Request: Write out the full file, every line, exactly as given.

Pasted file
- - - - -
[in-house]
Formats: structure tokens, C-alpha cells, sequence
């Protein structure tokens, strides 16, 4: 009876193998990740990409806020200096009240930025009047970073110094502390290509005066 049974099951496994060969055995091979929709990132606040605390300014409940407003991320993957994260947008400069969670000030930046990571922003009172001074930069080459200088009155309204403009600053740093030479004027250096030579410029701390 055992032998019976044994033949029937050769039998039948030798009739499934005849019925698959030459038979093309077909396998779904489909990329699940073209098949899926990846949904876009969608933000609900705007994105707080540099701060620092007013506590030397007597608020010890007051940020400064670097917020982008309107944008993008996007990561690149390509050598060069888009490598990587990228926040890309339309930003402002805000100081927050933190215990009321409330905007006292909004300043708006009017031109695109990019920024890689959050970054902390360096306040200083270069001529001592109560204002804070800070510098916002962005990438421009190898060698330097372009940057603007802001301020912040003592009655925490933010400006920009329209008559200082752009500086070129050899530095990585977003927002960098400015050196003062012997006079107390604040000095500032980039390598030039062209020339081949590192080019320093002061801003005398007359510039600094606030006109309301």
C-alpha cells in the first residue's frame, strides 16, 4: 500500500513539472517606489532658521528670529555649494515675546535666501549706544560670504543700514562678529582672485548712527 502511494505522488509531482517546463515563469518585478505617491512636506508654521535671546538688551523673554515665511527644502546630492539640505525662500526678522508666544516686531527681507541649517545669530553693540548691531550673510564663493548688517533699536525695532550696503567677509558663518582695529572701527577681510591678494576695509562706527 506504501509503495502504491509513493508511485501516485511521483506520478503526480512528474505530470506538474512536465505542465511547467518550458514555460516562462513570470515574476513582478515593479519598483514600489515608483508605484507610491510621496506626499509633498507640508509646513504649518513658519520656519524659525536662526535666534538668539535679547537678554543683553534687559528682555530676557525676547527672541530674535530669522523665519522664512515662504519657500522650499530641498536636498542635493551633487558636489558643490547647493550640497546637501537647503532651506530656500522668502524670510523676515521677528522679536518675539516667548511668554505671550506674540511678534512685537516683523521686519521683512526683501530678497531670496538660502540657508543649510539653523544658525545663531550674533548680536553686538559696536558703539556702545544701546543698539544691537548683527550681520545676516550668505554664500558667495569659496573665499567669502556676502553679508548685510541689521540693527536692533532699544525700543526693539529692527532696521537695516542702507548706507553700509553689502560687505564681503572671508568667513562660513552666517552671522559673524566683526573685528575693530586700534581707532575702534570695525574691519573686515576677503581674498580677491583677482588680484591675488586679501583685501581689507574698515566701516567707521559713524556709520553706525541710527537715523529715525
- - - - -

[in-house]
Formats: structure tokens, C-alpha cells, sequence
């Protein structure tokens, strides 16, 4: 009876193998990740990409806020200096009240930025009047970073110094502390290509005066 049974099951496994060969055995091979929709990132606040605390300014409940407003991320993957994260947008400069969670000030930046990571922003009172001074930069080459200088009155309204403009600053740093030479004027250096030579410029701390 055992032998019976044994033949029937050769039998039948030798009739499934005849019925698959030459038979093309077909396998779904489909990329699940073209098949899926990846949904876009969608933000609900705007994105707080540099701060620092007013506590030397007597608020010890007051940020400064670097917020982008309107944008993008996007990561690149390509050598060069888009490598990587990228926040890309339309930003402002805000100081927050933190215990009321409330905007006292909004300043708006009017031109695109990019920024890689959050970054902390360096306040200083270069001529001592109560204002804070800070510098916002962005990438421009190898060698330097372009940057603007802001301020912040003592009655925490933010400006920009329209008559200082752009500086070129050899530095990585977003927002960098400015050196003062012997006079107390604040000095500032980039390598030039062209020339081949590192080019320093002061801003005398007359510039600094606030006109309301």
C-alpha cells in the first residue's frame, strides 16, 4: 500500500513539472517606489532658521528670529555649494515675546535666501549706544560670504543700514562678529582672485548712527 502511494505522488509531482517546463515563469518585478505617491512636506508654521535671546538688551523673554515665511527644502546630492539640505525662500526678522508666544516686531527681507541649517545669530553693540548691531550673510564663493548688517533699536525695532550696503567677509558663518582695529572701527577681510591678494576695509562706527 506504501509503495502504491509513493508511485501516485511521483506520478503526480512528474505530470506538474512536465505542465511547467518550458514555460516562462513570470515574476513582478515593479519598483514600489515608483508605484507610491510621496506626499509633498507640508509646513504649518513658519520656519524659525536662526535666534538668539535679547537678554543683553534687559528682555530676557525676547527672541530674535530669522523665519522664512515662504519657500522650499530641498536636498542635493551633487558636489558643490547647493550640497546637501537647503532651506530656500522668502524670510523676515521677528522679536518675539516667548511668554505671550506674540511678534512685537516683523521686519521683512526683501530678497531670496538660502540657508543649510539653523544658525545663531550674533548680536553686538559696536558703539556702545544701546543698539544691537548683527550681520545676516550668505554664500558667495569659496573665499567669502556676502553679508548685510541689521540693527536692533532699544525700543526693539529692527532696521537695516542702507548706507553700509553689502560687505564681503572671508568667513562660513552666517552671522559673524566683526573685528575693530586700534581707532575702534570695525574691519573686515576677503581674498580677491583677482588680484591675488586679501583685501581689507574698515566701516567707521559713524556709520553706525541710527537715523529715525